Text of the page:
Recently the General Commission on General Conference (the group that is planning the 2016 General Conference in Portland, Oregon) began a task force to offer judicial review of the petitions that will be sent for consideration to become or change the doctrine and polity of the United Methodist Church. Here’s a summary by UMNS’s Heather Hahn:
What if General Conference delegates could get a heads up that legislation might be in trouble without waiting for a Judicial Council ruling? That is one aim of the Advance Legislative Research Panel proposed by the Commission on General Conference, which met at Lake Junaluska last week.
The planned panel will include experts on United Methodist church law who are willing to volunteer significant time reading petitions submitted to the next General Conference in May 2016. The panel members’ task will be to review all petitions they are assigned. They will identify closely related Judicial Council decisions and memoranda as well as related paragraphs in the Book of Discipline, the denomination’s law book. The Discipline includes the denomination’s constitution.
The information assembled by panel members would be strictly advisory, and panel members are not to include any editorial comments. Only the Judicial Council officially can answer the question of whether legislation passed by General Conference passes constitutional muster.
One of the reasons for this move is that several major pieces of legislation were struck down by the UMC’s Supreme Court (the Judicial Council) either during GC2012 or right after. The biggest one–and the one of most critique on this blog–was what would eventually be called PlanUMC.
PlanUMC (the offspring of two plans: the Call To Action and PlanB) was a church reorganization plan that would have significantly reduced the number of people at the top of the UMC’s General agencies (essentially the executive branch of the UMC). Here’s our critique and background.
PlanUMC was passed, but on the last day of GC2012 it was struck down as unconstitutional by the Judicial Council. Here’s one opinion why that was the right call and one opinion why it was the wrong call.
So with the advent of an unofficial judicial review process, the question before us is twofold:
- Would a judicial review have saved PlanUMC at GC2012?
- Will a judicial review save legislation like it at GC2016?
Would it have saved us then?
Rationale: There already was awareness of the unconstitutionality of PlanUMC that Rev. Scott Campbell articulates here. MFSA and others had already submitted an alternative plan that would have passed constitutional review, at least on this particular topic, and would have accomplished the goal of reduction of board member numbers. I’m clearly biased–having served on the team that wrote it–but the facts are there.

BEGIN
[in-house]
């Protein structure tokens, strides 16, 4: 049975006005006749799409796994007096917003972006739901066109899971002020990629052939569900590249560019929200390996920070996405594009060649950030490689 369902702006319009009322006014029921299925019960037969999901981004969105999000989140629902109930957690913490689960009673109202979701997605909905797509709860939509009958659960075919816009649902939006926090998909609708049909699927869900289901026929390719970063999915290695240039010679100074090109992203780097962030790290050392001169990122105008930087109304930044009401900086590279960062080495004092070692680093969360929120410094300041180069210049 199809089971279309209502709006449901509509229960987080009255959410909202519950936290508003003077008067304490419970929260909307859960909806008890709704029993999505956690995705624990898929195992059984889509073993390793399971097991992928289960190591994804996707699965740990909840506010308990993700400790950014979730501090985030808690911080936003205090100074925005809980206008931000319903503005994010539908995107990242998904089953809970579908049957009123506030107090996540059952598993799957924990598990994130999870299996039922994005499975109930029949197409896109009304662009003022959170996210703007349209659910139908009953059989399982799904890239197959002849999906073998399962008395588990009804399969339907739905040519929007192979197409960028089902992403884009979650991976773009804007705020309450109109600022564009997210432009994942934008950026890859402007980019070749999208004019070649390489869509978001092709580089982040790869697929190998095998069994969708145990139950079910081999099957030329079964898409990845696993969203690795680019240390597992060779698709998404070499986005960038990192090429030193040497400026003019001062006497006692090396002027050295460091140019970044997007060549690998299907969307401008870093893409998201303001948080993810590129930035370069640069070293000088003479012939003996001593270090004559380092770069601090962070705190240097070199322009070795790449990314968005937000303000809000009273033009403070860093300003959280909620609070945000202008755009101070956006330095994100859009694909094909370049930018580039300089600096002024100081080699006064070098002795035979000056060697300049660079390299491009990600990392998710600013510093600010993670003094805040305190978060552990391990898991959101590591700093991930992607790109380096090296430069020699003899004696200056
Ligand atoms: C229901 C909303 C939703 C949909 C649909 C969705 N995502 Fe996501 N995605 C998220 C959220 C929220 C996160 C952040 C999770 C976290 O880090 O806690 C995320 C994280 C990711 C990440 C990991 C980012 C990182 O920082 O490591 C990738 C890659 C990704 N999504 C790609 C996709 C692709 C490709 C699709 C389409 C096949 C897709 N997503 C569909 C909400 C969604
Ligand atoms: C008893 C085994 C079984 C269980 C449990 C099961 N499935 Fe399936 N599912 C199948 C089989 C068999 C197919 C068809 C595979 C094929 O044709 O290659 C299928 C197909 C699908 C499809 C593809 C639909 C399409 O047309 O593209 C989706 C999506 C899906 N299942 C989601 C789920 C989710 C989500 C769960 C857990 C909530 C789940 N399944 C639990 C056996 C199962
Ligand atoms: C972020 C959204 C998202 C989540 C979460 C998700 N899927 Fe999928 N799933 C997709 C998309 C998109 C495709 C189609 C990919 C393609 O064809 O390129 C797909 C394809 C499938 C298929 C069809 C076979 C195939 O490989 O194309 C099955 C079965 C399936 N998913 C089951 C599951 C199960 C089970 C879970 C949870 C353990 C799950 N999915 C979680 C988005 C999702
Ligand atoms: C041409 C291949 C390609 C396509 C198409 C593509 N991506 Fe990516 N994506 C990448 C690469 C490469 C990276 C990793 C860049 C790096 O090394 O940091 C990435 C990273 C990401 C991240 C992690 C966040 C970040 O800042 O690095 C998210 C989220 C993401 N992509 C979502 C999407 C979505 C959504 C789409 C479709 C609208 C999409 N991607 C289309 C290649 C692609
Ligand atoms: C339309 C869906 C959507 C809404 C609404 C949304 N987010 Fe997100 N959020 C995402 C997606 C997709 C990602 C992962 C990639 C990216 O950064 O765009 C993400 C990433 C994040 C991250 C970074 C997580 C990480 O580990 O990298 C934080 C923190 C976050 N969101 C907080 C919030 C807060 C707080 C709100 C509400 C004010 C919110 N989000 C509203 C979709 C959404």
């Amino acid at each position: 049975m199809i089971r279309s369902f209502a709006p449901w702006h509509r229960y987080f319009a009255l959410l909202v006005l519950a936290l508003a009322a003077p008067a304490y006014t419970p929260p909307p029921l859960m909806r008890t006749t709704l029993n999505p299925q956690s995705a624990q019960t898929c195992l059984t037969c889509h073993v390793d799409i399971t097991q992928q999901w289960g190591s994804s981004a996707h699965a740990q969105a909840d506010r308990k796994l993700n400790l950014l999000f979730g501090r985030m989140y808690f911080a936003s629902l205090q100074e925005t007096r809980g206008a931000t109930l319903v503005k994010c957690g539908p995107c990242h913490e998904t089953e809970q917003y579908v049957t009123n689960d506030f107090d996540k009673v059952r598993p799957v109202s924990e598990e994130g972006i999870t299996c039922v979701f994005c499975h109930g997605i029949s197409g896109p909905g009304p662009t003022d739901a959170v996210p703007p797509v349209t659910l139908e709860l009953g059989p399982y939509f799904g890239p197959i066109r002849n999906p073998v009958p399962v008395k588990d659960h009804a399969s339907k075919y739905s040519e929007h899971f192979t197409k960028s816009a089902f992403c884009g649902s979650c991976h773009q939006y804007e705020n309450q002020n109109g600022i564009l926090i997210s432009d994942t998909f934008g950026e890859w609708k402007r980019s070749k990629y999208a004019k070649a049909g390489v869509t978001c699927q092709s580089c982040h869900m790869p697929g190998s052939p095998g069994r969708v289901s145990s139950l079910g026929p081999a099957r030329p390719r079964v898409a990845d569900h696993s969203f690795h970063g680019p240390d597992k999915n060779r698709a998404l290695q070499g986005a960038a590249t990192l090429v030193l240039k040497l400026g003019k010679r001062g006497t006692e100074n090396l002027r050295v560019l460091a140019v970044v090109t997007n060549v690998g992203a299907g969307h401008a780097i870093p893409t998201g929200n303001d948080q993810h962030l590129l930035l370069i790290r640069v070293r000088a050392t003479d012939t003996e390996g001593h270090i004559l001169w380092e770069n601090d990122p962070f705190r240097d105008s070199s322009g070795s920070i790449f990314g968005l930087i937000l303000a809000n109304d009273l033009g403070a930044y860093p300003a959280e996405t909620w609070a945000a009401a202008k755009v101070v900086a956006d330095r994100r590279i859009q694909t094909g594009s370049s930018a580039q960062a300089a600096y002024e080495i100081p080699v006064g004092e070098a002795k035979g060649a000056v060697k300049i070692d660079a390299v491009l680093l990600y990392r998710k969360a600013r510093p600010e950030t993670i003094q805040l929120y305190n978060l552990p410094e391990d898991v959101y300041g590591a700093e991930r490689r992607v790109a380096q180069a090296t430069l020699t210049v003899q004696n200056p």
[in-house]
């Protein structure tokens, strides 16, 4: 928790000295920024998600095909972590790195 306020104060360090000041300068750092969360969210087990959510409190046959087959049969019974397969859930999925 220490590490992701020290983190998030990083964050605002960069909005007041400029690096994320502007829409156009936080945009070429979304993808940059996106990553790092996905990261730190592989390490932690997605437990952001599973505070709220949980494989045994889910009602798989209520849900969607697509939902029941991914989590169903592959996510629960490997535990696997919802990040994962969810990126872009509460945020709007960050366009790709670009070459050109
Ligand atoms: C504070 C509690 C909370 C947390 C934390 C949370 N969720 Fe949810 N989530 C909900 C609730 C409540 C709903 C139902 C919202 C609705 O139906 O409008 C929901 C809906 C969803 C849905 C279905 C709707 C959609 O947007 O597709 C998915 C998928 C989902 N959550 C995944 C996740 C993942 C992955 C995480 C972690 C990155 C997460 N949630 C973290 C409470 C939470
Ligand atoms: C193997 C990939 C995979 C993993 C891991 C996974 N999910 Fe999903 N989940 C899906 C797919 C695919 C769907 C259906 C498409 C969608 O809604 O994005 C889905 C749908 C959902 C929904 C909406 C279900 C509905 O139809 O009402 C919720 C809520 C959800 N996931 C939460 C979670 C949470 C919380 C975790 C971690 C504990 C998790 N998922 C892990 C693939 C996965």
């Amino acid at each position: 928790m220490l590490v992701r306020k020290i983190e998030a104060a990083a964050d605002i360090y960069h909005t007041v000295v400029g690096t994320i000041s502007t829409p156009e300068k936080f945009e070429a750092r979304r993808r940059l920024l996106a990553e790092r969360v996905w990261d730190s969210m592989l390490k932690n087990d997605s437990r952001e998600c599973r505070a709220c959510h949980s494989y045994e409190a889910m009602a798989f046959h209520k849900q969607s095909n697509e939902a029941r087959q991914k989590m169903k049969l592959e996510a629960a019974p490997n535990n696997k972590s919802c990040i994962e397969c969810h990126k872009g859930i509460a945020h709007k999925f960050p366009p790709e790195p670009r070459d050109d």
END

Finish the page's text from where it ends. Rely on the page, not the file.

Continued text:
At General Conference, the legislative committee failed to pass any of the 3 measures. After that, a team of Call To Action proponents and PlanB proponents got together to craft PlanUMC and pass it without legislative committee review or discussion. MFSA was not invited to the conversation, and in the final legislation only a minor alteration was included from their proposed plan.
After PlanUMC passed without significant discussion, it was then a member of MFSA that called for judicial review of it because we already knew, had advocated against, and was out in the open about the major problem with it.
In short, the knowledge of its constitutional demise was already in the room. It was already there and available to help craft a helpful third way. However, because of the hubris of the PlanUMC team, it was not invited into a conversation where it could have had an effect. I don’t believe that a pre-review by a legislative group or individual would have stopped the freight train that was determined to pass PlanUMC at all costs and outside of our established processes.
Could it help us now?
Rationale: We are still in the early stages of what legislation will be going before General Conference 2016. Back in 2012 we lamented how the Call To Action was not made in an open-source way where lots of voices were invited in to offer feedback and help. Instead a proposal was made and everyone essentially was asked to accept it, with some tweaks eventually in the hustle and bustle of General Conference (tacked on at the end, not included in the framework).
The Open Source movement would have done it much differently by being open at the beginning, submitting a proposal, and then rewriting it based on the feedback. A PlanUMC could have been written and then simmered for a few months while people tried to make it better, rather than just force-feeding it to us with about 24 hours of review time.
We have the opportunity to implement Open Source practices now with open legislation tracking and with judicial pre-review. We can note the errors before they get made, and not waste people’s time and money for General Conference 2016. By having a voice with some authority or credibility, it might help us to avoid situations like the shameful waste of energy, time, and money that is known as PlanUMC.
My hope is that a spirit of collegiality permeates GC2016 at least as much as the spirit of hubris and fear permeated GC2012–along with the stink of abject failure. May we utilize this judicial review recommendation process, give thanks for the volunteers, and hope that more people will become more aware of what the people called Methodists find important.